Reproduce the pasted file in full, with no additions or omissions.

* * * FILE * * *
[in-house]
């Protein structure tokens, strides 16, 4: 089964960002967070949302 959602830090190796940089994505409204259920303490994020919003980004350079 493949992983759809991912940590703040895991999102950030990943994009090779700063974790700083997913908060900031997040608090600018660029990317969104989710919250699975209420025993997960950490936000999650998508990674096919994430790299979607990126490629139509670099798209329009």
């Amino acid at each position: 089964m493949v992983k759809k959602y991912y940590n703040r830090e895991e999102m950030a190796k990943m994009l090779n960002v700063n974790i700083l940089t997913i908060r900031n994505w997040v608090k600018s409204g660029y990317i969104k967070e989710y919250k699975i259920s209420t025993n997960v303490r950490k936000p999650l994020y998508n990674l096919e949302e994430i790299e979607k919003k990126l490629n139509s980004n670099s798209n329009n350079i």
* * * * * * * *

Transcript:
[in-house]
């Protein structure tokens, strides 16, 4: 089964960002967070949302 959602830090190796940089994505409204259920303490994020919003980004350079 493949992983759809991912940590703040895991999102950030990943994009090779700063974790700083997913908060900031997040608090600018660029990317969104989710919250699975209420025993997960950490936000999650998508990674096919994430790299979607990126490629139509670099798209329009």
């Amino acid at each position: 089964m493949v992983k759809k959602y991912y940590n703040r830090e895991e999102m950030a190796k990943m994009l090779n960002v700063n974790i700083l940089t997913i908060r900031n994505w997040v608090k600018s409204g660029y990317i969104k967070e989710y919250k699975i259920s209420t025993n997960v303490r950490k936000p999650l994020y998508n990674l096919e949302e994430i790299e979607k919003k990126l490629n139509s980004n670099s798209n329009n350079i």